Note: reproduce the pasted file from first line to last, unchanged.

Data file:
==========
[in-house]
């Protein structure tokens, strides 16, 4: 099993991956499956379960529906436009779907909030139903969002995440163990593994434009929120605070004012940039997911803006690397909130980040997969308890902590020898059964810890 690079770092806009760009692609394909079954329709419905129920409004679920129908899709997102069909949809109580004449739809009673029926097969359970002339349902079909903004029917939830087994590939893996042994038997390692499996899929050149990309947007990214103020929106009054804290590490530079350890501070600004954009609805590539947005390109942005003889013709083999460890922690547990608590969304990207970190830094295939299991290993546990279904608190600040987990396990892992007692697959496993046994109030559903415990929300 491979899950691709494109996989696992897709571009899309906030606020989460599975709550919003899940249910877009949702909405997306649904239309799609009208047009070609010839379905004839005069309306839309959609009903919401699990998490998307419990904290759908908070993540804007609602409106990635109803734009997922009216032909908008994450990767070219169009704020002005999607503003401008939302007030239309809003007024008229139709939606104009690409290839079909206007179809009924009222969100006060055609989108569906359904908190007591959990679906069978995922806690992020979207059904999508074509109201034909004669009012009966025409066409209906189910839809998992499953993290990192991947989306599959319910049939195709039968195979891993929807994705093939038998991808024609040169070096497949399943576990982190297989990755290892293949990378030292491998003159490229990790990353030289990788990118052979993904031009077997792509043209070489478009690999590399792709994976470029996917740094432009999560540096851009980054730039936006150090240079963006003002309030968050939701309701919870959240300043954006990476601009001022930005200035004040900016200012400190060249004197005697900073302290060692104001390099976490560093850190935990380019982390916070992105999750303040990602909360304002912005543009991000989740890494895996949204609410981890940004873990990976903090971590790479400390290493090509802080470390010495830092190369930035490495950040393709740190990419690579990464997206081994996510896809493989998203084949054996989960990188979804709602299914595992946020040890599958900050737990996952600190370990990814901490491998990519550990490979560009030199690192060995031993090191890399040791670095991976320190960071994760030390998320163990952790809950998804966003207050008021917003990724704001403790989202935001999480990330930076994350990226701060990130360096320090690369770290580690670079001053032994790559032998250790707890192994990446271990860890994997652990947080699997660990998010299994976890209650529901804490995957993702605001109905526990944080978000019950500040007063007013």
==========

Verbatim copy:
[in-house]
């Protein structure tokens, strides 16, 4: 099993991956499956379960529906436009779907909030139903969002995440163990593994434009929120605070004012940039997911803006690397909130980040997969308890902590020898059964810890 690079770092806009760009692609394909079954329709419905129920409004679920129908899709997102069909949809109580004449739809009673029926097969359970002339349902079909903004029917939830087994590939893996042994038997390692499996899929050149990309947007990214103020929106009054804290590490530079350890501070600004954009609805590539947005390109942005003889013709083999460890922690547990608590969304990207970190830094295939299991290993546990279904608190600040987990396990892992007692697959496993046994109030559903415990929300 491979899950691709494109996989696992897709571009899309906030606020989460599975709550919003899940249910877009949702909405997306649904239309799609009208047009070609010839379905004839005069309306839309959609009903919401699990998490998307419990904290759908908070993540804007609602409106990635109803734009997922009216032909908008994450990767070219169009704020002005999607503003401008939302007030239309809003007024008229139709939606104009690409290839079909206007179809009924009222969100006060055609989108569906359904908190007591959990679906069978995922806690992020979207059904999508074509109201034909004669009012009966025409066409209906189910839809998992499953993290990192991947989306599959319910049939195709039968195979891993929807994705093939038998991808024609040169070096497949399943576990982190297989990755290892293949990378030292491998003159490229990790990353030289990788990118052979993904031009077997792509043209070489478009690999590399792709994976470029996917740094432009999560540096851009980054730039936006150090240079963006003002309030968050939701309701919870959240300043954006990476601009001022930005200035004040900016200012400190060249004197005697900073302290060692104001390099976490560093850190935990380019982390916070992105999750303040990602909360304002912005543009991000989740890494895996949204609410981890940004873990990976903090971590790479400390290493090509802080470390010495830092190369930035490495950040393709740190990419690579990464997206081994996510896809493989998203084949054996989960990188979804709602299914595992946020040890599958900050737990996952600190370990990814901490491998990519550990490979560009030199690192060995031993090191890399040791670095991976320190960071994760030390998320163990952790809950998804966003207050008021917003990724704001403790989202935001999480990330930076994350990226701060990130360096320090690369770290580690670079001053032994790559032998250790707890192994990446271990860890994997652990947080699997660990998010299994976890209650529901804490995957993702605001109905526990944080978000019950500040007063007013």